I recently upgraged big time but I still use the small Nikons now under certain circumstances (short walks on a bright day). The new binoculars are much brighter, sharper and therefore far more enjoyable to use, which means that the new ones get used more as there's so much more incentive to get them out when you know you won't be struggling to see in the pre-dawn gloom or when you need to pick out details of a distant subject.



Nikon camouflage coloured binoculars

10x25 super cool camo 'nokkies. Compact, light, cheapish around $150-$180



The important point is that a cheap pair of binoculars are better than none. Also, if they're super cheap, think how much better you'll feel when you drop them off a cliff, compared to someone doing the same thing with a pair of $5k Swarovski or Zeiss optics.


Before you shell out any amount of money for binoculars, there are a couple of things to consider.


When scanning a website that sells binoculars, you will notice a pair of numbers (such as 8x32 or 12x50) and two basic designs, a wide dog-leg style (like the ones you would see in an old war movie) and a slimmer inline design. Lets look at the numbers first.


The numbers you see are, first, the magnification of the image you see through the binoculars. The second number is the diameter of the front lens element. So a pair of binoculars that are listed as 10x25 have a magnification of 10 times what your eye sees and a front element that is 25mm in diameter.


Magnification


Magnification numbers compare the image you see with the naked eye with the same view through binoculars. So a 8x increases the size of the subject by 8 times, a 10x by 10 times, etc.


The higher the magnification, the larger your subject will appear and the more detail you will see, but also the harder it is to keep your binoculars steady. High magnifications can have you feeling like a seasick sailor. You may also have difficulty keeping your subject in view (such as a bird moving rapidly across the sky) or re-finding a static subject.


Hunters often use high magnification binoculars, but also, to make them more useable, they will mount them on a tirpod to keep their view steady. High magnifications are great for picking out animals at a distance, such as a photographer looking for a snow leopard 2km away, but keeping the image steady or re-finding a subject is much more difficult without a pesky tripod.


They're also usually heavier and bulkier than binoculars with a lower magnifications, although that will also depend on the second number, the size of the front element.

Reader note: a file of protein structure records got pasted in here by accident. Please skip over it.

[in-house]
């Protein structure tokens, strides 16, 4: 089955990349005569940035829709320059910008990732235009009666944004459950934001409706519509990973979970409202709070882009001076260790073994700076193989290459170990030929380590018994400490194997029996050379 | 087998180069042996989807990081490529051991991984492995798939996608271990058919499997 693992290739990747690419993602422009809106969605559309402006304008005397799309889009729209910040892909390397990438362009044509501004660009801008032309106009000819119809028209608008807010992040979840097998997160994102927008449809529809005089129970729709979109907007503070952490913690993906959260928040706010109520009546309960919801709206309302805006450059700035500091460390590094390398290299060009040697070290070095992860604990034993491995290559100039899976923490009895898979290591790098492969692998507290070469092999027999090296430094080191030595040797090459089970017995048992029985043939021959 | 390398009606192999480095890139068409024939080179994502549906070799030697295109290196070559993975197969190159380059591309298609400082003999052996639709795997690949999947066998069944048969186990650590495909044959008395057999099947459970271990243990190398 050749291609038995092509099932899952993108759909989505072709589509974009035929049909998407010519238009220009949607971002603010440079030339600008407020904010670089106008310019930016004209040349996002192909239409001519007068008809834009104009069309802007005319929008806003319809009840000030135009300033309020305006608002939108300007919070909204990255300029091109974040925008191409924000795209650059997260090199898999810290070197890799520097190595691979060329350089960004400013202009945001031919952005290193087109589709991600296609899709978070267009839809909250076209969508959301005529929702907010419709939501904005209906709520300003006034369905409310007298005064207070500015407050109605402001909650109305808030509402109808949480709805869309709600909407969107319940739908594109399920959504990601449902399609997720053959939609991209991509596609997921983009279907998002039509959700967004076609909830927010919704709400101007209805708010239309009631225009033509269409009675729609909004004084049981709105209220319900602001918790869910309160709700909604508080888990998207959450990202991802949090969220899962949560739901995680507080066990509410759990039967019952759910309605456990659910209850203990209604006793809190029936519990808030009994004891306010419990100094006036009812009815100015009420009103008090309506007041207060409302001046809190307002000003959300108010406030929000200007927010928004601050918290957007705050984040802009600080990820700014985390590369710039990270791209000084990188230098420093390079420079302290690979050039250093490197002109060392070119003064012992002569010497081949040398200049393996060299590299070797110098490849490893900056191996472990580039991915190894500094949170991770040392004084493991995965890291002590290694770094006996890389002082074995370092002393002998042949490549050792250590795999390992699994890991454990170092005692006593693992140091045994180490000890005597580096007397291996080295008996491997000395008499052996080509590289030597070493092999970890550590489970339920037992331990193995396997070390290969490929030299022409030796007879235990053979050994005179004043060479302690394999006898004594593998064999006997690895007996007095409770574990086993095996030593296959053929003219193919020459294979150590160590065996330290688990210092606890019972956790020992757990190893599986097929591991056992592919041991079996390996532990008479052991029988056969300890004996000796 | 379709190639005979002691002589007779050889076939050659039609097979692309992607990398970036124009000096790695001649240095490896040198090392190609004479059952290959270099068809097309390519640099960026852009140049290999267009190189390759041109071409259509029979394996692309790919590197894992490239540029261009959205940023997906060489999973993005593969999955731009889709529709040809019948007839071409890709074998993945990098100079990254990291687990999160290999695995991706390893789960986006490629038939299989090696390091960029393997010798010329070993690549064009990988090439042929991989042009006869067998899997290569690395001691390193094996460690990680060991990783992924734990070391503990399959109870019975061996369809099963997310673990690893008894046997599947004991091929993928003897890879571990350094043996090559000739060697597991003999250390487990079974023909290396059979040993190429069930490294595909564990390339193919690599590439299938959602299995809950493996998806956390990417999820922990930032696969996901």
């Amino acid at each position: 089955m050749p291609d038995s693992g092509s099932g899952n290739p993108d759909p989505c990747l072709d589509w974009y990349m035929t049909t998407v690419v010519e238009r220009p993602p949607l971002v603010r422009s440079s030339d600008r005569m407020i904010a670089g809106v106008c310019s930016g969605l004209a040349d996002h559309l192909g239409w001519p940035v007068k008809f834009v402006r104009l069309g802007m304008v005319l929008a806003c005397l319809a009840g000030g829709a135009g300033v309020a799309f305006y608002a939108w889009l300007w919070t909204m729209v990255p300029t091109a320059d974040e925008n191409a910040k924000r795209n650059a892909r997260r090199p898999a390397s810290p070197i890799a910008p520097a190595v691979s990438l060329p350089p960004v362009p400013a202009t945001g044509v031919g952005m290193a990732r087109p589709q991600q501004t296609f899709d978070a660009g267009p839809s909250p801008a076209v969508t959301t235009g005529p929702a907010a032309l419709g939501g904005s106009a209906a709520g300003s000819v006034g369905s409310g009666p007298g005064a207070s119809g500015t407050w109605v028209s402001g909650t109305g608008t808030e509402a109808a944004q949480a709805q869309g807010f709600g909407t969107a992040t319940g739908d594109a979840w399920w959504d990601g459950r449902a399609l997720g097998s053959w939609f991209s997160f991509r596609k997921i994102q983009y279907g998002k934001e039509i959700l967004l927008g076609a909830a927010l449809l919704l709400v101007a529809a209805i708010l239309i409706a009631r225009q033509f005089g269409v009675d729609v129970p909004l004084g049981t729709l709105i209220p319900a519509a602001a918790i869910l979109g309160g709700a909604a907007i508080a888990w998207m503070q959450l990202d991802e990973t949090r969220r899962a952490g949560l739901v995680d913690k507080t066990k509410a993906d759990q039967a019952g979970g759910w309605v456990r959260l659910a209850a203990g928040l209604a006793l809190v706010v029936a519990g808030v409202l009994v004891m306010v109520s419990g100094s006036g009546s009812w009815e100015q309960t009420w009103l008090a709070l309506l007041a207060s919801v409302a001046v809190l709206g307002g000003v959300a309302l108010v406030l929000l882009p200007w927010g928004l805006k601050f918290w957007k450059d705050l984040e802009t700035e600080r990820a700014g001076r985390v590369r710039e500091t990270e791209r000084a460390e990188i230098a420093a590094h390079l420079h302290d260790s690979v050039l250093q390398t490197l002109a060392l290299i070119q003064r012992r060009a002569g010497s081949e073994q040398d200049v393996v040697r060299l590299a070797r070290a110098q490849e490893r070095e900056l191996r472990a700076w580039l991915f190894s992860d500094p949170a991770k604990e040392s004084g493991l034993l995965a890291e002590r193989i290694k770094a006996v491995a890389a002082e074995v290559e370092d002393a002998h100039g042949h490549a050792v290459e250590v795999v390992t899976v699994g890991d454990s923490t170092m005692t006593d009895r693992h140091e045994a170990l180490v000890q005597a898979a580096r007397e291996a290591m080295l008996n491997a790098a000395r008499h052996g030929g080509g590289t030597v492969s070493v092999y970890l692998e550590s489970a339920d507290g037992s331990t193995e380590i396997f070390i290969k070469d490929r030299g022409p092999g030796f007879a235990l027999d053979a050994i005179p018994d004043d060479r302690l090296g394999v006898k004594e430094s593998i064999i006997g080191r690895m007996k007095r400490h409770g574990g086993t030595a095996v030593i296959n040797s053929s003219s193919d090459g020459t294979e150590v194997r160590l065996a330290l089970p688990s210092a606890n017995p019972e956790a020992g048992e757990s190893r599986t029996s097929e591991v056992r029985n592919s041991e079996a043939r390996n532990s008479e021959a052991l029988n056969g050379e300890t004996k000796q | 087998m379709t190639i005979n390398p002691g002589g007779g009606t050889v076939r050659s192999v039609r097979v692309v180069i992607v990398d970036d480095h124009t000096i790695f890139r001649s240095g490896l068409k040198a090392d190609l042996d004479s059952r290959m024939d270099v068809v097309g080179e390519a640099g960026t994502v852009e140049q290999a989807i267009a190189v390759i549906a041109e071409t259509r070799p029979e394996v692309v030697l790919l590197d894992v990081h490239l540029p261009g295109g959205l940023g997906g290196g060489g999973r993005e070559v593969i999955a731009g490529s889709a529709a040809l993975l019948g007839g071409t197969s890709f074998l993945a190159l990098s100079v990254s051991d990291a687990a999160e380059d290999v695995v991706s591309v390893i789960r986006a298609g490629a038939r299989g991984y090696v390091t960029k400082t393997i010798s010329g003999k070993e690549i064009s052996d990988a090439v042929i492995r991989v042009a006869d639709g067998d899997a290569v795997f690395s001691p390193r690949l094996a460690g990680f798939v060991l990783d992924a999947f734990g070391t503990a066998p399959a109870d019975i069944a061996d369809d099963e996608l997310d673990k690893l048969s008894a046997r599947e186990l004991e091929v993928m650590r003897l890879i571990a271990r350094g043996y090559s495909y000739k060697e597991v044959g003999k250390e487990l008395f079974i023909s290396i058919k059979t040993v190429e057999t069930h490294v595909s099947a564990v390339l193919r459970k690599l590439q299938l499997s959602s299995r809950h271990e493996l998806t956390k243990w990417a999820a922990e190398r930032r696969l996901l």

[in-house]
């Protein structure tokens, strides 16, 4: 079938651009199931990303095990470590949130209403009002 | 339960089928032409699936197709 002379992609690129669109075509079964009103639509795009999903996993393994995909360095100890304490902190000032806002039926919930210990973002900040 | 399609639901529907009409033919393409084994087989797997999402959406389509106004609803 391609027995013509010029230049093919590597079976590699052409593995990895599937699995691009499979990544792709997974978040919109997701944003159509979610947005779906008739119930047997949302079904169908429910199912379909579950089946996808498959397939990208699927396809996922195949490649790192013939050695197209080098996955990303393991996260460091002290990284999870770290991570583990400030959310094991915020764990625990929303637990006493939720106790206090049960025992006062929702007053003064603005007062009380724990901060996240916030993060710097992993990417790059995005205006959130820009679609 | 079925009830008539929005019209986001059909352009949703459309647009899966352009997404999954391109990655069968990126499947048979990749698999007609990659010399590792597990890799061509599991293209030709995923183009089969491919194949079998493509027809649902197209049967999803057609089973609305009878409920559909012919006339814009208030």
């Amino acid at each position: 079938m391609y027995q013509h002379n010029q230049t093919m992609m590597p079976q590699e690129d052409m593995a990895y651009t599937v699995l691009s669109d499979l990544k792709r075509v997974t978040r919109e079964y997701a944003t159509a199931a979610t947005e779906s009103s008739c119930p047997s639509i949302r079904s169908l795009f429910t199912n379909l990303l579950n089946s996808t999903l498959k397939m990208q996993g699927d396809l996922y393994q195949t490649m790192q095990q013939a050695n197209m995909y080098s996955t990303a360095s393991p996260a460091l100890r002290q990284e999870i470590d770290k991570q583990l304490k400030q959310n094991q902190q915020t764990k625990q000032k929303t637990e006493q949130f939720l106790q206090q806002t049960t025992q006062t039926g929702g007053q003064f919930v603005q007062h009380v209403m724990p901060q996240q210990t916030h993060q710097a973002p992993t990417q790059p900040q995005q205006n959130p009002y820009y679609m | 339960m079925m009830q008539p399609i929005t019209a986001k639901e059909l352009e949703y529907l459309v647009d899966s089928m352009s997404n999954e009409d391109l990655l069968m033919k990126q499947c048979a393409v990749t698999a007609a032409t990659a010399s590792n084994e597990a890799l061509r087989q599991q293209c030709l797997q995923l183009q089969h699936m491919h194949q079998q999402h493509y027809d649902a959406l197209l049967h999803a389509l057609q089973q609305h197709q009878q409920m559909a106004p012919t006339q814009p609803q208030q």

Three standard magnifications are 8x, 10x and 12x, although you will find some brands that have weird in-between numbers such as 9.2x or lower magnification such as 3x for theatre glasses or higher such as 60x for astronomy. But for wildlife photographers, 8x, 10x & 12x are the generally accepted useful ranges of magnification.


Birdwatchers often prefer 8x, due to the fact that a fast moving subject, such as a streaking falcon, is easier to keep in view. Besides, birdwatchers want to do just that, watch. But we want to find then photograph our subjects, a slightly different scenario.


For myself, I like the compromise of 10x magnification. Still "hand-holdable" but providing more detail for distant subjects than an 8x binocular and a steadier view than 12x.


Others will prefer 8x for a steadier view, or 12x for those wide open spaces where open fields allow spotting critters a kilometer or more away.


Finding a store that allows you to comapre magnifications, brands and models in person is what you need.




mid range priced binoculars: Zeiss

ZEISS 10x32: A step up in quality & weight at around $700 & 510g



Aperture


The diameter of the front element is important in that the larger the number, the more light gets back to your eye. Same with photographic lenses. You know that a fast lens, such as f2.8, will allow you to keep shooting in much lower light levels due to the fact that more light is trasmitted back to your camera's sensor. The same applies to binoculars.


Therefore, the higher the second number the larger the diameter of the front element and the more light is transmitted which is especially important when scanning for animals before sunrise and after sunset. Also, the higher the number the heavier the optics will be, and bulkier too, of course.